Who was Jim Thorpe and why did he lose his gold medals in the 1912 Olympics?
The International Olympic Committee has finally reinstated the two gold medals that Jim Thorpe won over a hundred years ago in the 1912 Olympics, rounding out the story of one of the greatest athletes ever.
There was not, there is not and there will never be anyone like Jim Thorpe, the American athlete born in Oklahoma in 1887. His legacy is so special, so vast, that even now, almost 70 years after his death in 1953, he is still making history. Thorpe won two olympic gold medals in 1912, he was stripped of them by the IOC in 1913 due to “breaking amateurism rules”, and only now has he finally gotten back what he conquered by being “the greatest athlete in the world”.
Thorpe, the legend
Jim Thorpe was born to parents of mixed-race ancestry who raised him in the Roman Catholic faith, he had a difficult childhood in which his mother and twin brother died and he decided to leave his home. Once he came back, even after losing his father as well, he started his sports career by enrolling at college in Carlisle. Starting in 1907, he took part in football, baseball, lacrosse and even won an intercollegiate ballroom dancing contest, as well as track and field competitions. He gained fame due to his heroics in football, as he led his team to a 11-1 record in 1911, playing both in offense and defense, and even special teams. He was named 1st team All-American in 1911 and 1912, seasons in which he was mostly focused in that sport.
He started training for the 1912 Sweden Olympics during the spring of that same year, which landed him his greatest achievements with those pentathlon and decathlon gold medals. After coming back from Europe, even amid all the controversies, he jumped into his professional career, joining the MLB National League champions New York Giants, with whom he won another pennant and toured the world, getting to meet a Pope and increasing the interest in the sport even if he did not get to play that much and ended up bouncing between teams, with a .252 average in 289 games over a decade.
But Thorpe had not abandoned the sport that had given him the spotlight, as he also played and won championships for the Canton Bulldogs of the American Professional Football Association before it became the NFL in 1920. He both played and coached in the league for the next decade, achieving First Team All-Pro honors in 1923. Even if not as well documented, there are newspaper stories with information about Thorpe getting to play basketball and even hockey at, or near, the professional level too.
The 1912 Olympics, win and loss
During his track and field college career, Thorpe had enough success to take part in the trials held in New York in 1912, where his multiple abilities earned him a spot for the Olympics in Sweden. He decided to train in multiple disciplines, such as jumps, hurdles, pole vaulting or javelin, as two new events were being added to that edition of the Olympics, the pentathlon and the decathlon. He qualified for both.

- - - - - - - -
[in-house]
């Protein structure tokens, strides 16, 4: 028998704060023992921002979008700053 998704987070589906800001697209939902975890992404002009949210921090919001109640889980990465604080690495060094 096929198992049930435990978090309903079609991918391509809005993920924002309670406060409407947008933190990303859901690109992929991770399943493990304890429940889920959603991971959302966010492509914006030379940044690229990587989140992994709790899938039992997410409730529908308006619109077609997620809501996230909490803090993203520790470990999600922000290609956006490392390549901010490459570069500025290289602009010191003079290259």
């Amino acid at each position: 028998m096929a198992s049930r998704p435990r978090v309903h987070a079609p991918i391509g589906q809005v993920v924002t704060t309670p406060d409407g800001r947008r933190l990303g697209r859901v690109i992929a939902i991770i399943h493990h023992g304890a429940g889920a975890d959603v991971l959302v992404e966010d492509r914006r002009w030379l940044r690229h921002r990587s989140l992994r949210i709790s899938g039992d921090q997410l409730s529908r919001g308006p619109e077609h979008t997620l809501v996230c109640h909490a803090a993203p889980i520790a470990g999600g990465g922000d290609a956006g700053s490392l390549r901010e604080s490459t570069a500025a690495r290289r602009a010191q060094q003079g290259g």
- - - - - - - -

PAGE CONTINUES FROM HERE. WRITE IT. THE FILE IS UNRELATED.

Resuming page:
He also competed in high jump and long jump once the Olympics came, finishing fourth and seventh respectively, but his first golden success came in the pentathlon, as he won four events and was clearly the best in the field. Next came the decathlon, in which he dismantled local favorite Hugo Wieslander by placing in the top four in all events and getting a score 8,413 which would stand as the Olympic record for almost two decades. He was presented his gold medals by Czar Nicholas II and King Gustav V of Sweden, who congratulated him with those words: “you, sir, are the greatest athlete in the world”. Thorpe was reported to have simply answered “thanks, King”, before sneaking out of the ceremony.
He did not participate in the Olympics ever again, since he went into professional sports and that prohibited him from doing so. That specific rule is also the one that created the whole affair due to which he was stripped of his gold medals for over a hundred years. In January 1913 a newspaper reported that Thorpe had actually played for money in minor league baseball during a couple of summers before his Olympics appearance, which would make it illegal for him to be part of the event.
The Amateur Athletic Union decided to strip his amateur status retroactively, even with the public’s displeasure and a letter from Thorpe explaining he had not known about the rule and had had no ill intent. Most college athletes played professionally during the summers, but they used an alias to retain amateur eligibility, which Thorpe did not. The International Olympic Committee did not need much time to strip Thorpe of all his achievements, without even giving him time to protest.
A golden legacy regained
Thorpe went on to have a life full of achievements and landmarks, not only in sports but by working in the movies when he needed a job, being an extra or a minor character in different shows. Burt Lancaster ended up starring in a biopic about his life in 1951, short before the athlete’s death. In 1982 the IOC decided to give replica gold medals to Thorpe’s family, but he was not reinstated as the winner of any event then.
It has been a long and shared effort which has allowed Thorpe to recover his gold medals in 2022, as both the Norwegian and Swedish Olympic Committees had to accept the ruling of giving back their titles to Thorpe. These organisms did so because neither of their athletes had thought of themselves as the rightful winners of the pentathlon or decathlon winners when they were alive, accepting Thorpe as the gold medalist. With this amendment of the history books, the journey of Jim Thorpe, an athlete that inspired millions, gets a golden end.